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12 Tips for Accurate Project Estimating

~ By Adele Sommers

Money and a calculator

Projects typically involve many dynamic aspects, yet they're often constrained by finite conditions. These contradictory forces make it very difficult to determine with pinpoint accuracy the time and effort required. By using a set of proactive estimating techniques to scope, plan, and constrain your project conditions, you can dramatically improve your estimating practices, reduce and mitigate risks, and increase your project success rate.

Do you excel at predicting the time, funding, and resources your projects will require?

Whether your company aims to develop a new product or service, update an existing system, or launch a new Web site, these undertakings will require people, schedules, funding, resources, requirements, testing, revising, implementation, evaluation, and many other elements.

You may have seen this phenomenon already: projects are risk magnets. Why is that?

The possible reasons include the fact that projects typically involve many dynamic aspects, yet they're often constrained by finite conditions. These opposing forces make it very challenging to identify with great accuracy the time and effort required, and can result in many budget and schedule "collisions" during the life of the project.

When my clients or colleagues invariably ask, How long do you think this effort might take? I usually experience a knee-jerk reaction. Instinctively, a part of my brain that once excelled at solving math problems on timed quizzes goes into overdrive. "I know the answer!" it screams.

Yet, unless that project or task is something I've performed many times before - under very similar conditions each time, and with good records of my actual hours spent - providing an accurate estimate can be quite elusive. As I strive to imagine all of the stages and steps of a process, as well as fathom the unknown variables or things that could go awry, it's no wonder that I hardly ever guess 100% correctly, particularly for new endeavours.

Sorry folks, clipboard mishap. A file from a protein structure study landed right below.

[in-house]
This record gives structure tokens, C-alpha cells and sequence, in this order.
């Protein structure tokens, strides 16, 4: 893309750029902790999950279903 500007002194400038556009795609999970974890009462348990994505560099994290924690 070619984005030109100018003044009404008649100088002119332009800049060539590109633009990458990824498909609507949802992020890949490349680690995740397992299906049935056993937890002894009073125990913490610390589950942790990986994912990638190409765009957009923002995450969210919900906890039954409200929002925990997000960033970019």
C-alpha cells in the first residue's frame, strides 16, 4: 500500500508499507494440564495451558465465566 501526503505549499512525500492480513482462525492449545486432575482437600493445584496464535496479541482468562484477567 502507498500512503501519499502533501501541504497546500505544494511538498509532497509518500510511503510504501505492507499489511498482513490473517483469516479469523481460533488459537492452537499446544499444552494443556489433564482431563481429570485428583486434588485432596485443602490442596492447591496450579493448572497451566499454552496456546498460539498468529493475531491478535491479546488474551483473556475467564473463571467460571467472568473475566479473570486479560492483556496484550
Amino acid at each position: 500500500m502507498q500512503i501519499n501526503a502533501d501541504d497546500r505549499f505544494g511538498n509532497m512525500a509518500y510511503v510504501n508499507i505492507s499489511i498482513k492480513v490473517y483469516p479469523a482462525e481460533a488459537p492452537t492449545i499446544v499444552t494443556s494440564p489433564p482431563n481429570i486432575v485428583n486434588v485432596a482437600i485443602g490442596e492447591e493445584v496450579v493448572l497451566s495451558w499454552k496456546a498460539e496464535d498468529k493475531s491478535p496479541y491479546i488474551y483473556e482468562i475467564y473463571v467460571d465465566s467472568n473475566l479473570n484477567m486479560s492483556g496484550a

Estimating Techniques Can Help Manage Risks

Did you know that estimating is an invaluable tool for anticipating and managing these project uncertainties?

When we can identify our cost and schedule requirements with relative precision, it reduces the risk of running out of time, resources, and budget during a project.

Yet with all of the emphasis we place on creating accurate estimates and bids, we still seem to have difficulty developing realistic predictions of our time and effort. If we look carefully at the evidence, I believe we'll find three basic, underlying clues to the reasons for our challenges with estimating:

  1. The presence of hidden or unknown variables that are difficult or impossible to anticipate, and sometimes even more difficult to resolve
  2. Our often-idealistic views of our own capabilities. We frequently believe that we can achieve much more than is possible in the available time
  3. A strong human desire to please other people by telling them what they want to hear. (After all, who wants to be the bearer of bad news?)

12 Tips for Increasing Estimating Accuracy

To remedy these shortcomings, below are 12 ideas for boosting the accuracy of your estimates:

  1. Maintain an ongoing "actual hours" database of the recorded time spent on each aspect of your projects. Use the data to help estimate future projects and identify the historically accurate buffer time needed to realistically perform the work